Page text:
Remember that many of the bible saints of God were loners or were isolated through no choice of their own. Think of Joseph in Egypt, Daniel in Babylon, Elijah, John the Baptist and Paul the Apostle. Each had their experience of isolation and spent long periods without conventional "fellowship". Yet God used them, taught them and kept them from falling away from the faith.

Realise that you need to develop your personal Christian life and not be moulded by the world around you. Without a set time of worship it is easy to just drift. Therefore you will need discipline in order to maintain times of prayer, bible study and worship. Do these when it suits you. There is no merit in deciding to force yourself out of bed at five in the morning just because it feels "spiritual". After the first couple of days you'll give up! Choose a time when you know you can be relaxed and uninterrupted, whatever the time of day.

Don't think that ALL your Christian growth and worship must come from formal times of bible reading and prayer. Worship is a lifestyle, not a single act, or a "service" in a church. Those who worshipped Jesus did so out of spontaneous sense of love and adoration (Matt 28:9). Any time of the day or night is a good time to tell God how much you love and worship him!

Similarly, don't despise the little ways in which we all learn and grow. The newspaper that sparks a thought about God, somebody's remark that causes you to meditate on the goodness of God; a phone call where you share with another Christian how both of you are being blessed and helped. Just a chance meeting with somebody else, another like-minded believer, can give weeks of pleasure and satisfaction, and be very meaningful.

Singing is a good expression of praise and worship. If you have the opportunity, and can carry a tune (or even if not!) try singing around your home, or whenever you have the opportunity. Some hymns have good scriptural words and are easier to remember than modern songs. Or just use whatever blesses and inspires you. I used to sing aloud as I cycled to work and I had SUCH a good time of praise at those times! The rhythm of the pedals often inspired me to make up songs of my own that were a real blessing to my spirit. It doesn't matter how basic or simple these songs are, God understands!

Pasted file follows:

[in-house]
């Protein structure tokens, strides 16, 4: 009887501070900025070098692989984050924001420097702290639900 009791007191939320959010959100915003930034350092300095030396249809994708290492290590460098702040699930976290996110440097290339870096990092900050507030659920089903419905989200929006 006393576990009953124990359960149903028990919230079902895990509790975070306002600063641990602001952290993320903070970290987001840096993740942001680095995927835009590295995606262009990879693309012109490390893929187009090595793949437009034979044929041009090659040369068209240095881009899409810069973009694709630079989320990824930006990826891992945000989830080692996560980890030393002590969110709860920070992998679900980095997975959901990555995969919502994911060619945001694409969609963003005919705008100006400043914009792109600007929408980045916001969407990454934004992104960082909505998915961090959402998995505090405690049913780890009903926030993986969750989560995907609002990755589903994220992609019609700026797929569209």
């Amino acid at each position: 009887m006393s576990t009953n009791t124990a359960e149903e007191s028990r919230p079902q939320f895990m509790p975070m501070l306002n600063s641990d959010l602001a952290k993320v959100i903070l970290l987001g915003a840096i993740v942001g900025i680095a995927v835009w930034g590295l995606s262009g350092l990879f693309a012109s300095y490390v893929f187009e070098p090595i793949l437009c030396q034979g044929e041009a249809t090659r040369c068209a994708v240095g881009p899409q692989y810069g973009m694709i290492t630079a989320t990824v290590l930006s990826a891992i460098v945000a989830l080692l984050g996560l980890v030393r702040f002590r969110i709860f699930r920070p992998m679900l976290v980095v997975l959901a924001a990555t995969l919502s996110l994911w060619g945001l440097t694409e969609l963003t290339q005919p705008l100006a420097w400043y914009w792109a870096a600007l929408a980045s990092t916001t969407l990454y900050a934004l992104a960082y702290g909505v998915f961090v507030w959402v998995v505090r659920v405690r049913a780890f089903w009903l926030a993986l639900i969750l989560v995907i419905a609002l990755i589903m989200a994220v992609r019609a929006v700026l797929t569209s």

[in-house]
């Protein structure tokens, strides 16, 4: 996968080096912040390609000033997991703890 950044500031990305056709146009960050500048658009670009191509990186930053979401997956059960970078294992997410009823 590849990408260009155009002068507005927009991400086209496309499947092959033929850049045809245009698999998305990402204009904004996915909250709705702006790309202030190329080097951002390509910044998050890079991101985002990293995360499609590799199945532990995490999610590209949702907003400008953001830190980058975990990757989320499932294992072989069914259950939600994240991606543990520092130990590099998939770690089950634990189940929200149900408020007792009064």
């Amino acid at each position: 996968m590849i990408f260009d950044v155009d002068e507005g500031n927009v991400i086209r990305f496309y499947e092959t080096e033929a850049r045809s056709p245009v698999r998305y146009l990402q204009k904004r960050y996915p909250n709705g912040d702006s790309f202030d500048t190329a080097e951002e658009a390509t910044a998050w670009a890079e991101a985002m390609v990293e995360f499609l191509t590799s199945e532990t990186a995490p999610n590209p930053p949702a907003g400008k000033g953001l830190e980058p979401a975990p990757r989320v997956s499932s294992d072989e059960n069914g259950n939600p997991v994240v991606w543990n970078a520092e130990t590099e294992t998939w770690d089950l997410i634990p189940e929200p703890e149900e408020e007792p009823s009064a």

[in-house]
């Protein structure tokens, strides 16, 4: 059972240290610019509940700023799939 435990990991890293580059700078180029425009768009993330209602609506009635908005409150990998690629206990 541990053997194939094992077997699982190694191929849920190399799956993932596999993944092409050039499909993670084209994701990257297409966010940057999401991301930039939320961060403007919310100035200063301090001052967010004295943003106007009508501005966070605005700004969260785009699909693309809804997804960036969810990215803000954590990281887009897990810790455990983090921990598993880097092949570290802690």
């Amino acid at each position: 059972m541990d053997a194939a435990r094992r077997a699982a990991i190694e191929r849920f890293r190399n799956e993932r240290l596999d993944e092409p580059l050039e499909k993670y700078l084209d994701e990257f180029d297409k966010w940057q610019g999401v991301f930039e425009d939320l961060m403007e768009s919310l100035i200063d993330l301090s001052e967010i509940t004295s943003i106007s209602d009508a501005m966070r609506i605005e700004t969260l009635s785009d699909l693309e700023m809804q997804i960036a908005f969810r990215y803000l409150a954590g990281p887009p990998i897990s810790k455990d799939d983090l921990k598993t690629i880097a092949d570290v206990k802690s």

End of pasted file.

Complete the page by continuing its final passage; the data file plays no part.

Take advantage of any good conferences or public meetings where there will be people that you know are sound, and where other remnant believers will attend. These are like an oasis along the desert path.

Trust God, for he knows how to provide hidden manna in the wilderness and to open springs of water from the rocks along the way. It is often surprising how well nourished we can be on the fare that God provides in a desert situation! When we meet Christians still "going to church" we compare their situation and lives to our own and suddenly realise we have grown MUCH more since leaving the fellowship than ever we did inside it!


Many times during our history we can see true believers experiencing isolation or living "outside the camp". In fact, it is probably the "normal" experience for most genuine believers throughout the Church age! Everytime the visible Church faltered and fell into apostasy there were those who rekindled the flame of truth, but more often than not it meant coming out of their fellowships (or being driven out) and starting afresh in their homes with one or two others.

Now at this time of gross apostasy, heading full-scale into the endtimes antichrist deception, more than even God has preserved a remnant of believers for Himself in every nation. Some are still attending good churches, others are not, but increasingly we are seeing a move to ONE Body of believers out of every denomination, all of whom have the desire to preserve biblical truth and a biblical expression of the love of God.

We cannot see exactly where it will end. Perhaps God will add to our numbers and we will see some kind of home-based Church forming that will be given the task of teaching, evangelising, ministering to and delivering the lost. Or perhaps we will see a decrease in numbers instead and end up like the believers in communist countries who met in secret. Only God knows.

But whatever the future holds for us, we must never be persuaded to compromise with the Harlot system simply for the sake of submitting to the traditions, rules and government of MEN. What God commands is obedience to his WORD and to HIMSELF as our only Lord. Where that conflicts with the traditions and demands of man, so be it!

And may all those who read this be inspired and comforted in the Lord.

© 1995-2013 Tricia Tillin of Banner Ministries. All rights reserved. Cross+Word Website:  This document is the property of its author and is not to be displayed on other websites, redistributed, sold, reprinted, or reproduced in printed in any other format without permission. Websites may link to this article, if they provide proper title and author information. One copy may be downloaded, stored and/or printed for personal research. All spelling and phraseology is UK English.